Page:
Responding to the call for research into the behavior of family companies to provide better understanding of corporate governance, this paper aims to examine the impact of boards’ effectiveness on the investment in monitoring costs (i.e. audit fees, internal audit function budget and executive remuneration) and how this relationship is moderated by family control.
A sample of 2,176 firm-year observations of Malaysian listed companies is used. The ordinary least square regression is used to examine the associations. Additional sensitivity tests are performed.
The study finds that there is no relationship between boards’ effectiveness and the demand for monitoring costs for the full sample. However, the findings of sub-samples (family and non-family companies) indicate that a family company with an effective board is less likely to invest more in monitoring, suggesting that the complementary association between the board’s effectiveness and investment in monitoring is a more dominant relationship than the substitution relationship in non-family companies. These findings show that the boards of directors of Malaysian family companies perform a deficient monitoring role, where the presence of family controlling shareholders in management may reduce their independence and efficiency in performing their monitoring role. The findings remain robust after performing additional sensitivity tests.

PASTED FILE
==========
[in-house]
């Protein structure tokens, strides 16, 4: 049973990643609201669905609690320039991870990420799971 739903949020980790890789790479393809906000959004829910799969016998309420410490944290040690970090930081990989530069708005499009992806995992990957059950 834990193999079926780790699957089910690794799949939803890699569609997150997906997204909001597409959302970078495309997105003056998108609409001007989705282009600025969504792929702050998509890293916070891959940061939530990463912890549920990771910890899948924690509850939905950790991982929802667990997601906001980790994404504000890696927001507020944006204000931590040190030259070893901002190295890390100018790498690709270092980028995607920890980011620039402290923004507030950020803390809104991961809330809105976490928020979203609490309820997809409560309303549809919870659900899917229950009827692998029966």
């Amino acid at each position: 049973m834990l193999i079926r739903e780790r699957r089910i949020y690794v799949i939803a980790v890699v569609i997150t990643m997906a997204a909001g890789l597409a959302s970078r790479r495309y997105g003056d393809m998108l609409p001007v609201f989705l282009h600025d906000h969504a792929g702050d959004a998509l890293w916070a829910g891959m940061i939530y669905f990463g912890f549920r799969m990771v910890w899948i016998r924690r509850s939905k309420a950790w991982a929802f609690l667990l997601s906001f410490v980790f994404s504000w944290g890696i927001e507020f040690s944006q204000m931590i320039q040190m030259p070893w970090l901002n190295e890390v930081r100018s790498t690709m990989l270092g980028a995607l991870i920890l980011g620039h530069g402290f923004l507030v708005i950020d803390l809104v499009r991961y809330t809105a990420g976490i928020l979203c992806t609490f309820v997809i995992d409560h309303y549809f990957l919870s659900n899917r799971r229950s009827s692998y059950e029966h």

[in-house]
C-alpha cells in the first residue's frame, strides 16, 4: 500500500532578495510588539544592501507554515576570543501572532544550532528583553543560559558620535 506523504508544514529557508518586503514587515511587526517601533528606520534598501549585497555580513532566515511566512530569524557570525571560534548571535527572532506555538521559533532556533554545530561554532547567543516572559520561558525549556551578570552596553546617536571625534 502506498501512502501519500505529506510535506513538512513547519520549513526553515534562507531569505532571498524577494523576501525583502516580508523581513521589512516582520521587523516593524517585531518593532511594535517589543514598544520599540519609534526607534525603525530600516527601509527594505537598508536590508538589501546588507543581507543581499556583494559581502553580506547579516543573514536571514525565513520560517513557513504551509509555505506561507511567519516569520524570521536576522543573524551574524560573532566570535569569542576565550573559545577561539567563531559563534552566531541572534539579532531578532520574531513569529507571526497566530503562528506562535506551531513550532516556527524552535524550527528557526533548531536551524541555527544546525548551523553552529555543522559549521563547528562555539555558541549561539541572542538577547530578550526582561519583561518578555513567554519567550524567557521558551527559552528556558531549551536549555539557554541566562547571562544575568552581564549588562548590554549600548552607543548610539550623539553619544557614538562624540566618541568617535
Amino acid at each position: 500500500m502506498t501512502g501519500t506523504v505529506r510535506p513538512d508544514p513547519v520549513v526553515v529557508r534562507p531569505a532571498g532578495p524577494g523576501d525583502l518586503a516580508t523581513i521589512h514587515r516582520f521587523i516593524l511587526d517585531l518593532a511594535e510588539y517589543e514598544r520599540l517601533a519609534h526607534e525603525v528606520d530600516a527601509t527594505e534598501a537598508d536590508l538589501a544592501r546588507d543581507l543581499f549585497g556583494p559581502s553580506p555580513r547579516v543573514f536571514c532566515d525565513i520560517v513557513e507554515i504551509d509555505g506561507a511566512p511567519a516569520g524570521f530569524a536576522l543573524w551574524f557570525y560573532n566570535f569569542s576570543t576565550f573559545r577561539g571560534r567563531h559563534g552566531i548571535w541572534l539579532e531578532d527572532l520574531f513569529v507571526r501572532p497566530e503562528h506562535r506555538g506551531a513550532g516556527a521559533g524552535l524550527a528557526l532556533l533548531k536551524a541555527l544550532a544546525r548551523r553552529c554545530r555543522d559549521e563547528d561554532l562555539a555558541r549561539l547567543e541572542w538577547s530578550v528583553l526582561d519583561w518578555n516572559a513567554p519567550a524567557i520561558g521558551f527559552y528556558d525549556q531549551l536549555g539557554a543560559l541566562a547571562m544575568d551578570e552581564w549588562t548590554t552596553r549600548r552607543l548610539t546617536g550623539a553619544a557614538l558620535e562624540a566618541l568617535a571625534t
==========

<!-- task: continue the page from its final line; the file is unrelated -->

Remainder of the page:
This paper contributes to the literature on corporate governance in a unique setting (family companies), where conflict of interest is created between controlling insiders and minority shareholders (Type II agency problem). It provides insight for Malaysian policymakers in assessing the issue of expropriation in family companies and enhancing the policy related to its boards.
Omer, W.K.H. and Al-Qadasi, A.A. (2020), "Board of directors’ effectiveness and monitoring costs: The role of family control. Malaysian evidence", Managerial Auditing Journal, Vol. 35 No. 4, pp. 477-497. https://doi.org/10.1108/MAJ-01-2019-2153
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